In 2014 some 14 women volunteered for and were accepted by the USMC infantry officer course. To even begin this course, a Marine officer must survive OCS, which is boot camp on steroids, and then complete the six month Basic Course. Even with all of this preparation, the infantry school for officers is so grueling that some men do not complete it. And of the 14 women, all but one quit or failed to meet the standards and were dropped the first day. One lasted a few days longer. Yet the Army, months later, accepted 19 women for Ranger School, eight weeks of dangerous confidence courses, climbing and parachuting, extreme physical effort, sleep and even food deprivation. Usually about half the men cannot make it. Eight of the 19 women quit or were dropped within a few days, and 11 lasted a few days longer. Three of them were allowed to try again, and still did not survive the first (Benning) phase. Yet, incredibly, the Navy plans to accept women for BUDS (Basic Underwater Demolition School), the first step to becoming a SEAL, a course that in some ways is even harder than Ranger School, and much longer.

Based on patterns that have become all too familiar, we can confidently predict that, very soon, the Sisters will be clamoring for a lowering of standards. People who have never been in combat, never even served in the military, people who have (for the most part) led comfortable, even privileged lives, will inform us that they know better than the military leaders what is needed to prepare people for combat. Now, we can debate certain aspects of military training. We could argue that the prolonged food and sleep deprivation of Ranger School is counterproductive, since graduates suffer repetitive stress injuries and actually lose muscle mass. We could debate the merits of subjecting men to intense physical conditioning, five, six, or even seven days a week, which often leads to overtraining and, again, to injuries. We could argue that two high intensity days per week might be better. But to lower the fitness and other standards will produce soldiers unable to perform in combat. Lowering the standards just for women will lead to more resentment and lower morale.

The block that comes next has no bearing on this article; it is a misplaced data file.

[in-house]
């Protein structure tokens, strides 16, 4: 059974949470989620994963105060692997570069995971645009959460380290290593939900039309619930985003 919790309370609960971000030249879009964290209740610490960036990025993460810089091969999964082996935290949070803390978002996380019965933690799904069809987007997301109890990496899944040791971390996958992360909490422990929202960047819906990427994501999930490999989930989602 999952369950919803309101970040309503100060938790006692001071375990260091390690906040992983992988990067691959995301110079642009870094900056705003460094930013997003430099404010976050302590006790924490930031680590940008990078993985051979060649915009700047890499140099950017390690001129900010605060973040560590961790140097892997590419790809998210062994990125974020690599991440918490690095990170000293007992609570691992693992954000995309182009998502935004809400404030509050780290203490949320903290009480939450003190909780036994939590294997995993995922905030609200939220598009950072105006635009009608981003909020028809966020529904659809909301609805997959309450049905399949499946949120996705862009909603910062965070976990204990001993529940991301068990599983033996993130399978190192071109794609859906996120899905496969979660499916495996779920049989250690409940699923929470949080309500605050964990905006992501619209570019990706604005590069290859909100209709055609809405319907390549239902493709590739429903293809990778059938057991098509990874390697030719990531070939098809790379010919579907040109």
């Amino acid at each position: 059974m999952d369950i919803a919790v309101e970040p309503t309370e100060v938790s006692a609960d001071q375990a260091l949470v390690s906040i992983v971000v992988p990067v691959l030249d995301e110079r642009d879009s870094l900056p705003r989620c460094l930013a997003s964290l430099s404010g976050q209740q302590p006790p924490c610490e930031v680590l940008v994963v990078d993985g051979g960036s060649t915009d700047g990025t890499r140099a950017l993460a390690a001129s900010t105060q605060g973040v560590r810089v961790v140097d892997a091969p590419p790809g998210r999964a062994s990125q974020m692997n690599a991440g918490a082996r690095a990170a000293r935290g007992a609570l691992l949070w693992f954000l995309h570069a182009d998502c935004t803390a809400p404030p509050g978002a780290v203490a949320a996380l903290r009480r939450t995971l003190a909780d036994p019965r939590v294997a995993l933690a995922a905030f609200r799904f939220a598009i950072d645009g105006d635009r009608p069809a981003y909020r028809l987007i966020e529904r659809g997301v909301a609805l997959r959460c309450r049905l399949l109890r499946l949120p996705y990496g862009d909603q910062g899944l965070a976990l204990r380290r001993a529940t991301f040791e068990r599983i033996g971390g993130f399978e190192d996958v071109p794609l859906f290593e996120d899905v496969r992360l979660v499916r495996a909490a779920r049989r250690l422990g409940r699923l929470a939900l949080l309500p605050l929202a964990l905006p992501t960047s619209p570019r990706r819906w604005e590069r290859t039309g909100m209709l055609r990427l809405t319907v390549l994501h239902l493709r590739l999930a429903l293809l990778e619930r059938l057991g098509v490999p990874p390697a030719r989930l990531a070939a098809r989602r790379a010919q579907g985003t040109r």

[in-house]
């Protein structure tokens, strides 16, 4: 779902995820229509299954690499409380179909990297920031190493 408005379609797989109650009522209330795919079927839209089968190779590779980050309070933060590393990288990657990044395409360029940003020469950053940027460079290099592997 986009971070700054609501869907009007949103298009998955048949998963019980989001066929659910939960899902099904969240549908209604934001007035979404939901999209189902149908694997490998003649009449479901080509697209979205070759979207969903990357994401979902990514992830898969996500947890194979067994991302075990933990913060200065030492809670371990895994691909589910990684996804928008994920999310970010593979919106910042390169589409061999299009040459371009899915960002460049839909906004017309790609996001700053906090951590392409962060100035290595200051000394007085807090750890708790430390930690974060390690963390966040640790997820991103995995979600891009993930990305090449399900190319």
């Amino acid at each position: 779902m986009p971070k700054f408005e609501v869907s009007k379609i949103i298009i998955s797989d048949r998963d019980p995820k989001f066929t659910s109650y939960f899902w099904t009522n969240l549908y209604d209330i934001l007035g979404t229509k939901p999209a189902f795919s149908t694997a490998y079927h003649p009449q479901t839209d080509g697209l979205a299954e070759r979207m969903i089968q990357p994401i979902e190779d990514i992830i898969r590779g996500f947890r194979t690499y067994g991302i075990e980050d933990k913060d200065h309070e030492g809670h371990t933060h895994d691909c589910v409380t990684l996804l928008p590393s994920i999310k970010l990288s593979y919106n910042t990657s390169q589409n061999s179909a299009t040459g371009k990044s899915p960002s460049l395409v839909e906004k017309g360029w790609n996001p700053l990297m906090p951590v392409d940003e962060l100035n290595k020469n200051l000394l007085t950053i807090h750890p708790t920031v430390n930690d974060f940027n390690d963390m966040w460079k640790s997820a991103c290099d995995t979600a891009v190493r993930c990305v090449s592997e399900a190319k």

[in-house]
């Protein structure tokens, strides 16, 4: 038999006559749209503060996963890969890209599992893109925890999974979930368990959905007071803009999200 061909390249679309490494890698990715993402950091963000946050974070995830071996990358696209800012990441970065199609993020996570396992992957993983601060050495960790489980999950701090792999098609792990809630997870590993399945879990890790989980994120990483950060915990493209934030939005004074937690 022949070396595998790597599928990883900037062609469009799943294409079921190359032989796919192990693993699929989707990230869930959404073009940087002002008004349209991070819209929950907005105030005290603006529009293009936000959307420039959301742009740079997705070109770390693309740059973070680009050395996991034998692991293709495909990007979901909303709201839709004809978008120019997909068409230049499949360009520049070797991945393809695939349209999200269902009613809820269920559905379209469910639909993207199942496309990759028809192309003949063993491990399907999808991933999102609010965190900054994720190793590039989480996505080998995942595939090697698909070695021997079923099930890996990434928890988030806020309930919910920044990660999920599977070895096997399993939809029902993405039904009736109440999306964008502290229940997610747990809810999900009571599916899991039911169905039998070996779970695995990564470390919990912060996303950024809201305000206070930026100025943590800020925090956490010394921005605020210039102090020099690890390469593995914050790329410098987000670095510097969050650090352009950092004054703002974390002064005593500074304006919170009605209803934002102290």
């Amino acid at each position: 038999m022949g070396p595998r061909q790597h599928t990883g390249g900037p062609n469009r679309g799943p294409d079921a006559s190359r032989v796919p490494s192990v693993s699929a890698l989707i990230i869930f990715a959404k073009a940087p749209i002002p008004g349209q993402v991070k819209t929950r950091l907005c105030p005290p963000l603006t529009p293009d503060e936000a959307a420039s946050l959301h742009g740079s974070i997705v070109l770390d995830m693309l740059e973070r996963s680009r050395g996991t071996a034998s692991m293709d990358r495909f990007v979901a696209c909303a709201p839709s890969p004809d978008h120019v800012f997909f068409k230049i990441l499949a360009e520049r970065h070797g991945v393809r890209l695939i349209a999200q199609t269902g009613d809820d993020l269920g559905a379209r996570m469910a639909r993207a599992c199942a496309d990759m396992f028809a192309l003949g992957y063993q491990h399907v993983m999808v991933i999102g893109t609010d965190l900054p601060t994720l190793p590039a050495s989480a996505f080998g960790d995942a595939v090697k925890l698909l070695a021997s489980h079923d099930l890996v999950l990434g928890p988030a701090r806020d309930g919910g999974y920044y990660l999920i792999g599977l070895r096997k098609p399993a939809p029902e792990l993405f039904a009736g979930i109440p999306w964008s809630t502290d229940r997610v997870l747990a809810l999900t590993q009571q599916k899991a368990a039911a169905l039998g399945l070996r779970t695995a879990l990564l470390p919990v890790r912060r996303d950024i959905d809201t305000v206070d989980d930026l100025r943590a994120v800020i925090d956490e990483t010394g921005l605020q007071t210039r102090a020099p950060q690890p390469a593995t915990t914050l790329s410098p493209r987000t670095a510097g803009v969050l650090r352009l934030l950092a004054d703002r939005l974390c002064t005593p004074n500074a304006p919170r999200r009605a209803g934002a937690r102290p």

Homosexuals and lesbians have always served in the military, some with distinction. But their numbers were few, and they had to keep a low profile, and thus had little effect on morale and discipline. But then Clinton, on 2/28/94, mandated the “don’t ask, don’t tell” policy, effectively inviting more homosexuals and lesbians into the service and making it more difficult to discharge them. Predictably, in the true spirit of incrementalism, a judge decreed on 7/6/11 that the military could no longer exclude or punish sexual deviants, and on 6/8/15 USAF Secretary Deborah James (who has no technical background, and, of course, has never served) decreed that trans-genders would no longer necessarily be discharged. Homosexual “marriages” are now allowed in the military, and, along with all of this, Muslims are enlisted and Christianity is being actively persecuted.

The result, along with damage to morale and discipline, has been a sharp increase in sexual assaults in the military — and many of the victims have been men assaulted by homosexuals. In 2012 there were an estimated 26, 000 assaults, with 3,374 reported; by 2013 5,061 were reported. There are actually more assaults on men than on women. Expect affirmative action to kick in, with preferential treatment being given to Muslims, women, and the growing sexual zoo.